Mellen Street Memories, Part III
How ya doin’ folks? Summer’s finally here — a cause to pause and rejoice in this damned state.
This is the third and final part of my tour of Portland’s most notorious street, so without further ado, welcome to Serenity House, a halfway house for recovering addicts. I’ve never stayed there myself, but all my memories of the place are good ones. It’s a peaceful building these days, just like the name says: serene.
The vacant parking lot across the street was once the site of the house of Maine Gov. Percival Baxter. That’s way too far back for my recollection. Next to that is the corner where I started delivering newspapers as a young’un. Oh boy — great fun! Five a.m. on winter mornings in a snowstorm. That was the early ’60s, when Mellen was still a normal, everyday street. It’s almost like that again now.
I got to know the last two houses on our tour because of that paper route. Nice places — they could almost be considered estates. I had a transistor radio back then, so I could listen to all the rock ’n’ roll I wanted whilst bringing the morning news. Things were changing so fast in those days — not just music, but women’s lib, sexual freedom. Seems like all those changes converged in Parkside. Sadly, some folks were slower than others to catch up — mainly the cops.
Now zip up to the ’80s and the last place on Mellen before it hits Congress. It wasn’t a house but a wall, a wall that became the most infamous spot on the whole street because that’s where the hookers would gather. Why there? Well, once again, it was the phones. Right around the corner, adjacent to what is now Rite Aid, stood a couple of very handy phone booths. The girls made use of them day and night, whenever they needed to “reach out and touch someone,” as the AT&T commercials back then used to put it.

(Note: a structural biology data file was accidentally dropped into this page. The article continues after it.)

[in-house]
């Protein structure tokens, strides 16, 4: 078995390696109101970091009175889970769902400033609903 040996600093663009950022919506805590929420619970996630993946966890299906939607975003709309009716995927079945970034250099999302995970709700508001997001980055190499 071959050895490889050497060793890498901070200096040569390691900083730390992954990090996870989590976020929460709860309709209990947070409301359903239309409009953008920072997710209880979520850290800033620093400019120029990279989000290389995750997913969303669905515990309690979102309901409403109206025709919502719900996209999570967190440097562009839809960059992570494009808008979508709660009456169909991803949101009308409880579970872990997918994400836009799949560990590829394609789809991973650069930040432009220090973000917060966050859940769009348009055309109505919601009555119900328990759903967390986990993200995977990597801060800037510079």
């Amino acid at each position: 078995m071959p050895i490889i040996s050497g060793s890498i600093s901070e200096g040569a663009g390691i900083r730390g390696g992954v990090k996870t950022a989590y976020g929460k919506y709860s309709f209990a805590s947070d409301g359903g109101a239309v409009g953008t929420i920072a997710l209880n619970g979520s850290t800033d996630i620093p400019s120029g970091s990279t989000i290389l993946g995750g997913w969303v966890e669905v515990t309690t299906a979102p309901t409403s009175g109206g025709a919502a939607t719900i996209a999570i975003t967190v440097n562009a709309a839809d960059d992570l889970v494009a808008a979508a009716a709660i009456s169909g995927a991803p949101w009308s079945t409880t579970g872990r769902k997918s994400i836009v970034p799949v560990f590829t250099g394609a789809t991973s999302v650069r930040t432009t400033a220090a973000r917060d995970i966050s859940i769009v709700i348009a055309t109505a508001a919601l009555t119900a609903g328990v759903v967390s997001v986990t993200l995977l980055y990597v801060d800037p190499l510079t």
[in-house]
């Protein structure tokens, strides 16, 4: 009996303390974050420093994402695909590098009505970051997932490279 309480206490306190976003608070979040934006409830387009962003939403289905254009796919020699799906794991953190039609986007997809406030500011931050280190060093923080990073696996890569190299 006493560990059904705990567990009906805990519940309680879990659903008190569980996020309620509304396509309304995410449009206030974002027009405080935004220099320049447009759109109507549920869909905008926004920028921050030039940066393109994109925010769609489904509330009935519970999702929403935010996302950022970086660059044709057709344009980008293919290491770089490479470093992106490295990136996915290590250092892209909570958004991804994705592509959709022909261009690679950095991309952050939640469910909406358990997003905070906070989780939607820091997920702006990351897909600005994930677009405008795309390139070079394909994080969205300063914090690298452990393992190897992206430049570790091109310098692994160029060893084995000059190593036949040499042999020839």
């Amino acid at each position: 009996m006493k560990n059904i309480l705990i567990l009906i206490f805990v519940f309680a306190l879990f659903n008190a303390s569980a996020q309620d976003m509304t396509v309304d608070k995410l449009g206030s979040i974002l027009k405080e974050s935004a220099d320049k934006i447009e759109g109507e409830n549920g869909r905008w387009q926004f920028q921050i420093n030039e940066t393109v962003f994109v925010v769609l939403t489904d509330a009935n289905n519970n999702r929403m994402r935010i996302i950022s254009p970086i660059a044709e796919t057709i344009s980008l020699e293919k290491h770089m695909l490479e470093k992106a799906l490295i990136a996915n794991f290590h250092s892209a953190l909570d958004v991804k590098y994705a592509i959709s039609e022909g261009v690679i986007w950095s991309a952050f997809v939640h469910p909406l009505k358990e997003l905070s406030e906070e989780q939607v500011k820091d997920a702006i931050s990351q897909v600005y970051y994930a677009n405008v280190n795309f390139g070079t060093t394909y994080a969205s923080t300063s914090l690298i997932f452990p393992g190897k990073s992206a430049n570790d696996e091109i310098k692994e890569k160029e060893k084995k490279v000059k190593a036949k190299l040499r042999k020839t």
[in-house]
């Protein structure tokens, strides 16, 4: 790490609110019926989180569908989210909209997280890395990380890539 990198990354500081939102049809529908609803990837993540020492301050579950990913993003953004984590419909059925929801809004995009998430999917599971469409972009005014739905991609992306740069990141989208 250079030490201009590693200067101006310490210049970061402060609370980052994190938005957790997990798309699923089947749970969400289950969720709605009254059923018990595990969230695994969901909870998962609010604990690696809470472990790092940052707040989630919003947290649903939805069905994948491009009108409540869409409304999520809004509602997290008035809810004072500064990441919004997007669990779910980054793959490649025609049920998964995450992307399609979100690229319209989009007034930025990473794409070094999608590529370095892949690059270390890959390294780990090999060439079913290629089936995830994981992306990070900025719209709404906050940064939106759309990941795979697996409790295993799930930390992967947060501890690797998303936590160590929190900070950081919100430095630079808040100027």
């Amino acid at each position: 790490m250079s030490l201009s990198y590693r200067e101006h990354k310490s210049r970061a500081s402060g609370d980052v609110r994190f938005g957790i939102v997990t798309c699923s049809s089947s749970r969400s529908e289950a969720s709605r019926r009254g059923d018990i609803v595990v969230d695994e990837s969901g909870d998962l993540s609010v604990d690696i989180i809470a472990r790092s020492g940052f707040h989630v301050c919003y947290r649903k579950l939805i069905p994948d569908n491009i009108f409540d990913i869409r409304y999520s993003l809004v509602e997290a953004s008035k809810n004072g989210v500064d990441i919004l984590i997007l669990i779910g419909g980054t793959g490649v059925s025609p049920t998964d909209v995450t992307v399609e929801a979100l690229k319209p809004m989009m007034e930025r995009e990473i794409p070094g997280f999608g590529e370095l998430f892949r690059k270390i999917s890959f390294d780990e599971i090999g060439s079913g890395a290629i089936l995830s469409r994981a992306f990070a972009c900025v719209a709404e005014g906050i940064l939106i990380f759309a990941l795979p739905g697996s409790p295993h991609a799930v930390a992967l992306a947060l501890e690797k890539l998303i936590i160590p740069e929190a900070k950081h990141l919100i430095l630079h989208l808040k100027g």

I never partook of their charms, but boy did I hear the stories! I knew one girl who had a client pay her $100 just to sit in the car and talk with him. That was more common than you might think.
What folks called the New Wave of the ’80s influenced the Mellen Street scene too. The girls wore skimpier, sexier clothes and paraded more openly up the hill to the wall. Girls and guys by that decade, actually, ’cause for sure it wasn’t limited to heteros. And always throw dopers into the mix. They all seem to show up together — followed, inevitably, by the police.
So, why Mellen? Why was this street the epicenter of all this action? Why not, say, Forest Ave., or Pine Street? Because at one time Parkside was the single-mother capital of the world — with the exception of New York City, of course. Which is to say it was the capital of poor mothers, downtrodden, even. Broads, dope, money — who could ask for more? There was even a church to repent my disgraceful behavior. It all seemed to crystalize there, and everything peaked in the ’80s. But as George Harrison said, “all things must pass,” including the demise of home-delivery newspapers.
These days, at the top of the hill, all I see is pedestrians. I spot the mailperson and remember that at one time they would not deliver the mail after dark on Mellen Street. One winter there was no mail for me for four days! (I was at the end of the route, but Jesus!). ODs and drug busts used to be daily events. Now I mostly see transports for people going to opioid treatment centers. I’m so happy to see that change.
And there are hardly any hookers left, least as far as I can tell. The cops stepped up patrols and did undercover stings, Mellen Street Market ripped out the pay phones, the church locked its doors, folks started neighborhood-watch programs, but none of that did as much to change things as technology did. If you want a female now, go to Facebook or any one of many other websites to help cure loneliness. Why search for a phone booth when you got a phone in your pocket? It’d be nice to say “the neighbors won” or “the cops won,” but forget it. Microsoft won.
Would you care for my opinion about Mellen Street today? Frankly, it’s plain ol’ boring, unless you’re a family-type person. In that case, you can walk down the street to the farmers’ market in Deering Oaks on Saturdays (nice spot, by the way). The Mellen Street of yesteryear is gone, and that’s best for all concerned, I suppose. But Jesus, I miss them days.